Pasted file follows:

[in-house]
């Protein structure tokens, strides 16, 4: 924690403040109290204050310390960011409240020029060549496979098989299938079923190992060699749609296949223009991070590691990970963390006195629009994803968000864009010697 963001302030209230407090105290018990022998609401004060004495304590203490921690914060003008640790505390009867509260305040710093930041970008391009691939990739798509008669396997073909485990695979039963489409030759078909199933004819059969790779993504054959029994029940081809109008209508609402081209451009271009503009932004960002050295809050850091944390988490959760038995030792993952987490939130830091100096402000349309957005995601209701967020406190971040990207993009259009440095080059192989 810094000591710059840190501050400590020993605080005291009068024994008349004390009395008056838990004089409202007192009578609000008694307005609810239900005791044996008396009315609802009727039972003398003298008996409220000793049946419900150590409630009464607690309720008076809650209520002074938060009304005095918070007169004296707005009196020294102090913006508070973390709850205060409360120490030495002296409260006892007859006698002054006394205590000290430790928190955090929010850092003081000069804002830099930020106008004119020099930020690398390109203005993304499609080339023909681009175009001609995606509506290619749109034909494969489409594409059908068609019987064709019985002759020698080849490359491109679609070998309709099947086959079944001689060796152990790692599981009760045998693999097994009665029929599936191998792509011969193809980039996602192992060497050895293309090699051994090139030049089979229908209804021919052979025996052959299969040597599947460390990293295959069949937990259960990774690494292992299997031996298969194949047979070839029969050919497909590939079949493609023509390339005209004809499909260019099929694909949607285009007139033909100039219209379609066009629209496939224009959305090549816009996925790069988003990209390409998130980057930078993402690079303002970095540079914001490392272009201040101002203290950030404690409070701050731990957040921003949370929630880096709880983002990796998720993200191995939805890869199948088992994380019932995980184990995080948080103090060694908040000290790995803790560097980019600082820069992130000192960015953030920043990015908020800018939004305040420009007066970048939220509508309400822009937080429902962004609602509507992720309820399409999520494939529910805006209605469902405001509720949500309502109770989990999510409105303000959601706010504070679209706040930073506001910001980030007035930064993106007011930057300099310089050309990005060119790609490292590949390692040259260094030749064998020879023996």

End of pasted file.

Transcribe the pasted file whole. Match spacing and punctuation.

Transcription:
[in-house]
């Protein structure tokens, strides 16, 4: 924690403040109290204050310390960011409240020029060549496979098989299938079923190992060699749609296949223009991070590691990970963390006195629009994803968000864009010697 963001302030209230407090105290018990022998609401004060004495304590203490921690914060003008640790505390009867509260305040710093930041970008391009691939990739798509008669396997073909485990695979039963489409030759078909199933004819059969790779993504054959029994029940081809109008209508609402081209451009271009503009932004960002050295809050850091944390988490959760038995030792993952987490939130830091100096402000349309957005995601209701967020406190971040990207993009259009440095080059192989 810094000591710059840190501050400590020993605080005291009068024994008349004390009395008056838990004089409202007192009578609000008694307005609810239900005791044996008396009315609802009727039972003398003298008996409220000793049946419900150590409630009464607690309720008076809650209520002074938060009304005095918070007169004296707005009196020294102090913006508070973390709850205060409360120490030495002296409260006892007859006698002054006394205590000290430790928190955090929010850092003081000069804002830099930020106008004119020099930020690398390109203005993304499609080339023909681009175009001609995606509506290619749109034909494969489409594409059908068609019987064709019985002759020698080849490359491109679609070998309709099947086959079944001689060796152990790692599981009760045998693999097994009665029929599936191998792509011969193809980039996602192992060497050895293309090699051994090139030049089979229908209804021919052979025996052959299969040597599947460390990293295959069949937990259960990774690494292992299997031996298969194949047979070839029969050919497909590939079949493609023509390339005209004809499909260019099929694909949607285009007139033909100039219209379609066009629209496939224009959305090549816009996925790069988003990209390409998130980057930078993402690079303002970095540079914001490392272009201040101002203290950030404690409070701050731990957040921003949370929630880096709880983002990796998720993200191995939805890869199948088992994380019932995980184990995080948080103090060694908040000290790995803790560097980019600082820069992130000192960015953030920043990015908020800018939004305040420009007066970048939220509508309400822009937080429902962004609602509507992720309820399409999520494939529910805006209605469902405001509720949500309502109770989990999510409105303000959601706010504070679209706040930073506001910001980030007035930064993106007011930057300099310089050309990005060119790609490292590949390692040259260094030749064998020879023996």